If you're in the UK and you're thinking of writing a book - or you've written one that you can't get published - I strongly recommend that you have a look at what this three day course is offering.  I've booked my ticket already!

Thursday, 3 October 2013

The Importance of Good Customer Service

There's been a lot written about customer service recently (and, in particular, about those companies that have dealt badly with customers via Twitter).  And this led me to think about my own experience of customer service in the past two weeks, with two separate companies.

 The first is a clothes manufacturer - Viyella.  I have been wearing Viyella clothes since my early twenties.  I have bought numerous skirts, blouses, suits and jumpers with the Viyella label and I've loved them all - until recently when I bought a skirt from their website.  Now, my experience of Viyella has always been that the clothes fit well, look good and are hard-wearing.  Not so this new one! 

I discovered that not only did the skirt crease very easily but it was well-nigh impossible to get those creases out on the iron setting suggested.  What's more, the skirt marked at the slightest thing.  With other skirts, a splash of something or other can usually be wiped off or sponged out easily.  This skirt had to be put in the washing machine.  On one occasion I hand washed it and, since there was a mark on it, I gave it a gentle rub.  Once it was dry, I was horrified to see that the section I'd rubbed had lost some of its surface and looked different from the surrounding area.

I emailed the Viyella helpdesk, saying how disappointed I was with the skirt.  The reply was somewhat perfunctory and said "I am sorry to hear of your disappointment with your Tencel Skirt.  Thank you for notifying us of this issue.  I would recommend taking the Skirt into your local Viyella Store along with any purchase information you can supply so they can advise you further."  (Tencel is the name of the fabric, but what 'skirt' had done to merit a capital letter I have no idea!)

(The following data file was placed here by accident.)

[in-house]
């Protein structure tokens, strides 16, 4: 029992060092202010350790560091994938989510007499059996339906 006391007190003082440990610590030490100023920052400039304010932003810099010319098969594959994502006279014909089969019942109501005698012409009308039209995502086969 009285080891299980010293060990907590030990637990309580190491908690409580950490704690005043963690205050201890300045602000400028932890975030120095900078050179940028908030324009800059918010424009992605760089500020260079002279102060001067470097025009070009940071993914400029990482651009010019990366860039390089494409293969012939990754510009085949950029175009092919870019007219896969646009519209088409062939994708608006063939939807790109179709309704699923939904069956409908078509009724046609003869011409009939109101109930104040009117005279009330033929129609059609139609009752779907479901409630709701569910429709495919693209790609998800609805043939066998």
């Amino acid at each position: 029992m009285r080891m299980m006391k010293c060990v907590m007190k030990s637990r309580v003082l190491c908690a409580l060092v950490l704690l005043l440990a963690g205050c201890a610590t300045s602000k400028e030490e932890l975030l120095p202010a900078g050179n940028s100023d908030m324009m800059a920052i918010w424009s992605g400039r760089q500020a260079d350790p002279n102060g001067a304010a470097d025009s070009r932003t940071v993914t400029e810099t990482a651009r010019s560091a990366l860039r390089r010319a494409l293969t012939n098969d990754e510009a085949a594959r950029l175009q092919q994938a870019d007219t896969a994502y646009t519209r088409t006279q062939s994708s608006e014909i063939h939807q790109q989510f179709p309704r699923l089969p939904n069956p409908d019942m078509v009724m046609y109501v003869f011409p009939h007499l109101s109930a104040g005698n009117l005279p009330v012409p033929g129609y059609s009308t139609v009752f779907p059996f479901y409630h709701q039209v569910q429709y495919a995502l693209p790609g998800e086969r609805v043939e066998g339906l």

I was less than pleased with this.  The reason I buy online is because I don't have a local Viyella store.  I therefore had to make a special journey to the nearest store, which is some twenty miles away.  I was interested, however, in what sort of 'advice' they might give me.  Throw it in the bin, perhaps?

The manager of the store looked at the skirt and listened to my complaint.  Well, she said, Tencel does crease - it's similar to viscose.  Now, viscose is a favourite fabric of mine and, yes, it does crease - but it's also very easy to get those creases out with light ironing.  So I wasn't impressed by that.  Then she told me that the skirt could be sent off for examination but that would take about a month after which I might receive a refund - or I might just be told that I'd washed it on the wrong setting (which I hadn't) or done something else wrong.  The alternative was to take the value of the skirt in gift tokens which I could spend on something else.  This seemed to be the lesser of two evils and I agreed to it.  

So I now have Viyella gift tokens which I discovered later I can't spend online, meaning that I have to wait until I'm in the vicinity of a Viyella store with the time to browse.  And I'm left feeling rather jaded.  Because I've bought Viyella for so many years, it will not stop me buying Viyella in the future, but I think I'll be rather more careful and perhaps will not buy as much.  If I'd been a new customer, I think this experience would have put me off buying Viyella entirely.